As I mentioned earlier, leadership does not come naturally for me. I still struggle with an area of leadership that frustrates me quite often. I desire harmony! My family members have been the best teachers for me with this leadership lesson. While I want harmony here at my home, Lynette challenges me to think outside the box, Jessica teaches me to look at various perspectives, and Alex teaches me to listen. Now, almost by default I've gotten better at this. Certainly I have a wife, a son, and a daughter that challenges the "harmony" at the Lyddane household, but at schools I have all chiefs and no Indians. So I am challenged and we engage in conflict pretty often at Sutton Elementary School. But once again, this has caused us to reach for greatness. If we didn't challenge one another we wouldn't see the results we see in regards to student success.

Sunday, October 18, 2009

The Future Classroom

What should our classrooms today look like? What should our teachers instruction look like today and towards the future? It should be bold. It needs to break the mold of the old classroom. It should be flexible, creative, challenging, and complex. It needs to address a rapidly changing world filled with fantastic new problems as well as exciting new possibilities. Change is going to be a challenge for all of us. It means getting out of our comfort zone. But the truth is, a childs mind is wired differently than todays adult. Children today are comfotable with the technology revolution that is ever changing today. They are growing up in a much more diverse world that is much more complex, strongly infuenced by the media, and more globalized than ever before.

Todays kindergarten students will be retiring in the year 2067. We have no idea what the world will look like in five years much less sixty years as things are changing so quickly. How will our children respond to the challenges that we already know exist as well as the new challenges that will emerge in the future? Our students will have no choice but to respond to such issues as world famine, growing poverty, health issues, a global population explosion and other environmental and social issues. These issues lead to a need for students to be able to communicate, function and create change personally, socially, economically and politically on local, national and global levels.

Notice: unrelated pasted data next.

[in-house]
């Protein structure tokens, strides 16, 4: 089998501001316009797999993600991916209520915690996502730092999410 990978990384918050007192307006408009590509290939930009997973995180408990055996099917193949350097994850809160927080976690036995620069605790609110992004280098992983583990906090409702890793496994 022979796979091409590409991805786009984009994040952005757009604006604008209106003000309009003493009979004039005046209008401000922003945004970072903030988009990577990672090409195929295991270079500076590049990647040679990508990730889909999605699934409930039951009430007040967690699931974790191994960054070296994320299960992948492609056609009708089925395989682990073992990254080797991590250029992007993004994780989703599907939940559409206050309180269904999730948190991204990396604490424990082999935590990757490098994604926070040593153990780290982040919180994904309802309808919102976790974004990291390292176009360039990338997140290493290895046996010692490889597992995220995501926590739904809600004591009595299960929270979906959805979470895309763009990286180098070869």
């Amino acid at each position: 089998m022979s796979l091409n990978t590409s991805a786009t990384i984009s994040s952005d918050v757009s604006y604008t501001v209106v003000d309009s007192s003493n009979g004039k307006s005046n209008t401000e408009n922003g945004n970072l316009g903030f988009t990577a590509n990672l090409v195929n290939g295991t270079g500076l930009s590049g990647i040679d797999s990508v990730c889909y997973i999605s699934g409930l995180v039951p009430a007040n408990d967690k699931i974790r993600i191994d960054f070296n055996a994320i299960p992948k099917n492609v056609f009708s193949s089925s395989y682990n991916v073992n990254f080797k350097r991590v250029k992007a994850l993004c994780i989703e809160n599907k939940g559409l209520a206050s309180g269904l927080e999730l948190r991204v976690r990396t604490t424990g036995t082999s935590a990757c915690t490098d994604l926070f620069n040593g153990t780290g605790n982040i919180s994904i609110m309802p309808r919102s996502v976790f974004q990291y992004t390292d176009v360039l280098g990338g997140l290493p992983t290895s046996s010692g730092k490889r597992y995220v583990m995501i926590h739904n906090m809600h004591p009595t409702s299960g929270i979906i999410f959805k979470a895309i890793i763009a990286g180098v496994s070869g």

Even kindergarten children can make a difference in the world by participating in real-life, real-world service learning projects. You're never too young, or too old, to make your voice heard and create change that makes the world a better place.

Emerging technologies and resulting globalization also provide unlimited possibilities for exciting new discoveries and developments such as new forms of energy, medical advances, restoration of environmentally ravaged areas, communications, and exploration into space and into the depths of the oceans. The possibilities are unlimited.

As we prepare our children for these future challenges we must be comitted to educating the “whole child”, the “whole person”, and does not limit our curriculum design to meeting testing expectations as a measure of a successful educational standard.

We can ensure that our children develop these needed skills for the future through curriculum, which is interdisciplinary, integrated with technology, and project-based. We must insist that our children are able to collaborate by being able to work in teams, that they have good critical thinking skills and can solve complex problems, that they have good oral communication skillsand writing skills, can adapt to and use various forms of technology, take on civic and global issues, and engage themsleves in service learning.

Let's work together to prepare our children for these challenges. We have the skills, the passion, and the knowhow to help our children work towards success.